Nevada Regulator, PUC, Gets It Wrong, Big Time.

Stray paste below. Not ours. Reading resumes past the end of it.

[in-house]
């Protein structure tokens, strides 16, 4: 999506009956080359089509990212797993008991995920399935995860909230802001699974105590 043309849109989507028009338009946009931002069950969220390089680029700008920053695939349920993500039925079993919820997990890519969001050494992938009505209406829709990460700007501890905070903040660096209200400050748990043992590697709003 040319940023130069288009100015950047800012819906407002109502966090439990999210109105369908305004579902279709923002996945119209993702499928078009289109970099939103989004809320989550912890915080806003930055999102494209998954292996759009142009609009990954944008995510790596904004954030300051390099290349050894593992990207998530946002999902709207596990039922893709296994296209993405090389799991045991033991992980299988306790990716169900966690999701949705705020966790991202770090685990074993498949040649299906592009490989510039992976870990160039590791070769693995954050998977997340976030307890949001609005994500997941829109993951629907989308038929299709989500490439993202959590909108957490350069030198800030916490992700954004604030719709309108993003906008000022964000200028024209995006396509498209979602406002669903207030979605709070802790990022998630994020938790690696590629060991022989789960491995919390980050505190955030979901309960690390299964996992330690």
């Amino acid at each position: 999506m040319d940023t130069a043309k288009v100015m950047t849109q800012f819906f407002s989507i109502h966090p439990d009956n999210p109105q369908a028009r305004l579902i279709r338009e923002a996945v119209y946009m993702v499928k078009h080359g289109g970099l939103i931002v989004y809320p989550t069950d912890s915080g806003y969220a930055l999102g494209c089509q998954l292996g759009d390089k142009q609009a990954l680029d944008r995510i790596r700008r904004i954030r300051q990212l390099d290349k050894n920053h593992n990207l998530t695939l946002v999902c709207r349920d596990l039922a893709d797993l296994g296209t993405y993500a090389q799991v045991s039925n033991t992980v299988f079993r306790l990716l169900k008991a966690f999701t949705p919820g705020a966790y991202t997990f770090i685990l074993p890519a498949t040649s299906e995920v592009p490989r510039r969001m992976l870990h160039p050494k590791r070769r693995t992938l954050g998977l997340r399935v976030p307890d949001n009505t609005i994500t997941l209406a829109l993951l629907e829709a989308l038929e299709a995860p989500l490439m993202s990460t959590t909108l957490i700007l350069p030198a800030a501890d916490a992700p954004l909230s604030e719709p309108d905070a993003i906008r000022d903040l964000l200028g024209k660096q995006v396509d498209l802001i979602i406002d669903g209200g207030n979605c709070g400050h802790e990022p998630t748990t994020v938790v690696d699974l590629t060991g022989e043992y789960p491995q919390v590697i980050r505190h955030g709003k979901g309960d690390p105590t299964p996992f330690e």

Nevada Regulator (PUC) eliminates “retail rate” net metering for new and existing customers. This is probably the most anti-solar regulation that we’ve seen so far. In New Mexico, current solar customers enjoy net metering, which means the solar generates electricity and then turns the meter backwards in an equal 1 to 1 rate exchange. A system sized offset to annual usage means the annual electricity used is around zero. Taking away net metering means that solar customers pay more for their electricity than the amount they get paid to generate it from their solar investment. In Nevada, the proposed change from 11.6 cents per kWh to 5.5 cents per kWh is a big hit. To make matters worse, the PUC approved additional fixed charges, a number the regulators left up to the utility to determine. According to Greentech Media, “Solar companies say the changes will lower net metering compensation to the point where rooftop solar no longer makes economic sense.” Indeed, this is a disaster for customers who entered into 30 year lease agreements. These customers will pay the solar company an agreed rate (which is less than their current monthly bill, but increases around 3% per year for 30 years) AND pay the utility company a solar access fee plus the difference between the retail rate and the new “wholesale” rate. In fact, the two leading national solar lease providers, Solar City and Vivint Solar, announced that they will leave the state if this measure passes, taking approximately 6,000 jobs with them.